Collectively, these results provide evidence for antigen presentation as a novel mechanism by which B cells contribute to chronic allergic disease. These findings give new insight into the mechanisms by which B cells promote asthma and other chronic diseases.
PMCID: PMC2518863  PMID: 18769622
8.  The Balance between Plasmacytoid DC versus Conventional DC Determines Pulmonary Immunity to Virus Infections 
PLoS ONE  2008;3(3):e1720.
Respiratory syncytial virus (RSV) infects nearly all infants by age 2 and is a leading cause of bronchiolitis. RSV may employ several mechanisms to induce immune dysregulation, including dendritic cell (DC) modulation during the immune response to RSV.
Methods and Findings
Expansion of cDC and pDC by Flt3L treatment promoted an anti-viral response with reduced pathophysiology characterized by decreased airway hyperreactivity, reduced Th2 cytokines, increased Th1 cytokines, and a reduction in airway inflammation and mucus overexpression. These protective aspects of DC expansion could be completely reversed by depleting pDCs during the RSV infection. Expansion of DCs by Flt3L treatment enhanced in CD8+ T cell responses, which was reversed by depletion of pDC.
These results indicate that a balance between cDC and pDC in the lung and its lymph nodes is crucial for the outcome of a pulmonary infection. Increased pDC numbers induced by Flt3L treatment have a protective impact on the nature of the overall immune environment.
PMCID: PMC2249704  PMID: 18320041
9.  Diversity of the T-Cell Response to Pulmonary Cryptococcus neoformans Infection  
Infection and Immunity  2006;74(8):4538-4548.
Cell-mediated immunity plays an important role in immunity to the pathogenic fungus Cryptococcus neoformans. However, the antigen specificity of the T-cell response to C. neoformans remains largely unknown. In this study, we used two approaches to determine the antigen specificity of the T-cell response to C. neoformans. We report here that a diverse T-cell receptor (TCR) Vβ repertoire was maintained throughout the primary response to pulmonary C. neoformans infection in immunocompetent mice. CD4+ T-cell deficiency resulted in relative expansion of all CD8+ T-cell subsets. During a secondary immune response, preferential usage of a TCR Vβ subset in CD4+ T cells occurred in single individuals, but the preferences were “private” and not shared between individuals. Both CD4+ and CD8+ T cells from the secondary lymphoid tissues of immunized mice proliferated in response to a variety of C. neoformans antigens, including heat-killed whole C. neoformans, culture filtrate antigen, C. neoformans lysate, and purified cryptococcal mannoprotein. CD4+ and CD8+ T cells from the secondary lymphoid tissues of mice undergoing a primary response to C. neoformans proliferated in response to C. neoformans lysate. In response to stimulation with C. neoformans lysate, lung CD4+ and CD8+ T cells produced the effector cytokines tumor necrosis factor alpha and gamma interferon. These results demonstrate that a diverse T-cell response is generated in response to pulmonary C. neoformans infection.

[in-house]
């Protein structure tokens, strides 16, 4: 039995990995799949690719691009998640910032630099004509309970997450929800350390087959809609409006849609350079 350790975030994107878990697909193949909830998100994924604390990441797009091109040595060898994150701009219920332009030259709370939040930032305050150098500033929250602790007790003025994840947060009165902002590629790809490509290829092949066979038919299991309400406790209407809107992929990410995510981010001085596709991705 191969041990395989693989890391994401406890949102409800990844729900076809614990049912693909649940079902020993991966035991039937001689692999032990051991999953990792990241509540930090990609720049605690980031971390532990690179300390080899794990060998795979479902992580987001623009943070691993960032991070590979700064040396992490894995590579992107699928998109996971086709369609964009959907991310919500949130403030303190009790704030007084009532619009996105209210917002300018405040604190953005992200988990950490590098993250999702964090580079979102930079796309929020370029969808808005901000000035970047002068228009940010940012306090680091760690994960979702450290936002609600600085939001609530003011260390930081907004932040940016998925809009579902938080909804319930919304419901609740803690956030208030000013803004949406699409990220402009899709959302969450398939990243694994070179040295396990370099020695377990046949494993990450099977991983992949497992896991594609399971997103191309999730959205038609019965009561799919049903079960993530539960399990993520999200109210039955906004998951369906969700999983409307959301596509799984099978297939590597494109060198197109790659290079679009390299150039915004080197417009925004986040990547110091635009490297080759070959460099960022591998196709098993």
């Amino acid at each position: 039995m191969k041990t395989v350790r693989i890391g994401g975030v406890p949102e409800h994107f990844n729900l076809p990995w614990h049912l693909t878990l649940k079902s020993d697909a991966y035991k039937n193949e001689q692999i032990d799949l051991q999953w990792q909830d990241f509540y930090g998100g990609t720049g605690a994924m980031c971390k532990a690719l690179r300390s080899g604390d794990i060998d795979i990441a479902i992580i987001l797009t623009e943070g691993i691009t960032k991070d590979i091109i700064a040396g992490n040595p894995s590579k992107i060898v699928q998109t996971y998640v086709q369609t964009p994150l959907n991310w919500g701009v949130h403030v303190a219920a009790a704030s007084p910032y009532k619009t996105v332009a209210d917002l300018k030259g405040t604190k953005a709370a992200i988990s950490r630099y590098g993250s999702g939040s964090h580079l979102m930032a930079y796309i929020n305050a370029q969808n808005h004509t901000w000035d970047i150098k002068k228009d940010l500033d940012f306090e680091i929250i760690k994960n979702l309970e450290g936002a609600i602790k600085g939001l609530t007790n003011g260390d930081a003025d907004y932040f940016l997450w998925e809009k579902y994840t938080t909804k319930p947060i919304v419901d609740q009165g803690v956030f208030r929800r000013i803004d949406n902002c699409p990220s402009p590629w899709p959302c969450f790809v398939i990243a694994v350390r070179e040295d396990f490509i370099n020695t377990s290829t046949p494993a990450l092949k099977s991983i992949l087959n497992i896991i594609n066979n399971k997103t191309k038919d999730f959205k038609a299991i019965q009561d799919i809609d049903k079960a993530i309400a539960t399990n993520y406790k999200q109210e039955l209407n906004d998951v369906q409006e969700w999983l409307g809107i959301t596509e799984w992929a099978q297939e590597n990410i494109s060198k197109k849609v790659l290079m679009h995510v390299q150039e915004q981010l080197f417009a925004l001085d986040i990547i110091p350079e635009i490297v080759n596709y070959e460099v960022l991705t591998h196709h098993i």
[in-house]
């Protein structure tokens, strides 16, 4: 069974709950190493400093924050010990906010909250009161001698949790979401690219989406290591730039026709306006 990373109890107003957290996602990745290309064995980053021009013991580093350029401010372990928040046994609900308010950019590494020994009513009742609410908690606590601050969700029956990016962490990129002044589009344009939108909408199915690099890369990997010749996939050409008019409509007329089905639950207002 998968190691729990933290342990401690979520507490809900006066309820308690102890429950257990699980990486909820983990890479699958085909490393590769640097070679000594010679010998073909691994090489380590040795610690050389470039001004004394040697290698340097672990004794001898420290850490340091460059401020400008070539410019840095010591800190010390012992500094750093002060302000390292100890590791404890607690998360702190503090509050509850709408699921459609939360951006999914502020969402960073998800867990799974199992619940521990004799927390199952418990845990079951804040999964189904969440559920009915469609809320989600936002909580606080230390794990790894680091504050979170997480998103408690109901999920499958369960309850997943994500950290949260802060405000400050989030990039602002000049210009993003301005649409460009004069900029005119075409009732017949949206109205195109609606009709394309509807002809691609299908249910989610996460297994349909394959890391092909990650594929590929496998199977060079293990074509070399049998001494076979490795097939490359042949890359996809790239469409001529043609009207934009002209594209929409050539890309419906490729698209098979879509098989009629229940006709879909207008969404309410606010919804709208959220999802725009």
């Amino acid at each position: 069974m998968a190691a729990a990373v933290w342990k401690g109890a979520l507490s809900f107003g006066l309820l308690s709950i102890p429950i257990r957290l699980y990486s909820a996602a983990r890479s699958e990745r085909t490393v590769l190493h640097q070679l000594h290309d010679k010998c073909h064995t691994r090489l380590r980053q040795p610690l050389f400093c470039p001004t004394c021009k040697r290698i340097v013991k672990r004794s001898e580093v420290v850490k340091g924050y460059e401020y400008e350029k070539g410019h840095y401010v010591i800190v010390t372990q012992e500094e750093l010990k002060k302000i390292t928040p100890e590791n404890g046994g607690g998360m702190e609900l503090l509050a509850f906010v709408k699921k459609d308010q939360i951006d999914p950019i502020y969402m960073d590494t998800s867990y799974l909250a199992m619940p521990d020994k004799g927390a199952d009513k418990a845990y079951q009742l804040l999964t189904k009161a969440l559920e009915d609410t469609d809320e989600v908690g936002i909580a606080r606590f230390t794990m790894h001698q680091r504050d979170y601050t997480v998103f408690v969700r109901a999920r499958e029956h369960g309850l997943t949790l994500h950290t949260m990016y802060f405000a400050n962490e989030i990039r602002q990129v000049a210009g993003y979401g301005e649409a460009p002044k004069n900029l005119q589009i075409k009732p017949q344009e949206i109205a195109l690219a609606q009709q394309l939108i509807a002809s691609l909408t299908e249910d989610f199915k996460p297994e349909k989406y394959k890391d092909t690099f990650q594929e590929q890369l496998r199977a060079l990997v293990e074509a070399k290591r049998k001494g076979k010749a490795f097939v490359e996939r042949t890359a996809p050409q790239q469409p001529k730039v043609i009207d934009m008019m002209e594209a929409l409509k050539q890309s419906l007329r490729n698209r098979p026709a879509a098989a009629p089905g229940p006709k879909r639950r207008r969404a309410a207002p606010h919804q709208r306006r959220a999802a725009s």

PMCID: PMC1539621  PMID: 16861640
10.  Macrophage Inflammatory Protein 1α/CCL3 Is Required for Clearance of an Acute Klebsiella pneumoniae Pulmonary Infection 
Infection and Immunity  2001;69(10):6364-6369.
The objective of these studies was to determine the role of macrophage inflammatory protein 1α/CCL3 in pulmonary host defense during Klebsiella pneumoniae infection. Following intratracheal inoculation, 7-day survival of CCL3−/− mice was less than 10%, compared to 60% for CCL3+/+ mice. Survival of CCR5−/− mice was equivalent to that of controls, indicating that the enhanced susceptibility of CCL3−/− mice to K. pneumoniae is mediated via another CCL3 receptor, presumably CCR1. At day 3, CFU burden in the lungs of CCL3−/− mice was 800-fold higher than in CCL3+/+ mice, demonstrating that CCL3 is critical for control of bacterial growth in the lung. Surprisingly, CCL3−/− mice had no differences in the recruitment of monocytes/macrophages and even showed enhanced neutrophil recruitment at days 1, 2, and 3 postinfection, compared to CCL3+/+ mice. Therefore, the defect in clearance was not due to insufficient recruitment of leukocytes. No significant differences in cytokine levels of monocyte chemoattractant protein 1 (MCP-1), interleukin 12, gamma interferon, or tumor necrosis factor alpha in lung lavages were found between CCL3+/+ and CCL3−/− mice. CCL3−/− alveolar macrophages were found to have significantly lower phagocytic activity toward K. pneumoniae than CCL3+/+ alveolar macrophages. These findings demonstrate that CCL3 production is critical for activation of alveolar macrophages to control the pulmonary growth of the gram-negative bacterium K. pneumoniae.
PMCID: PMC98771  PMID: 11553580

Results 1-10 (10)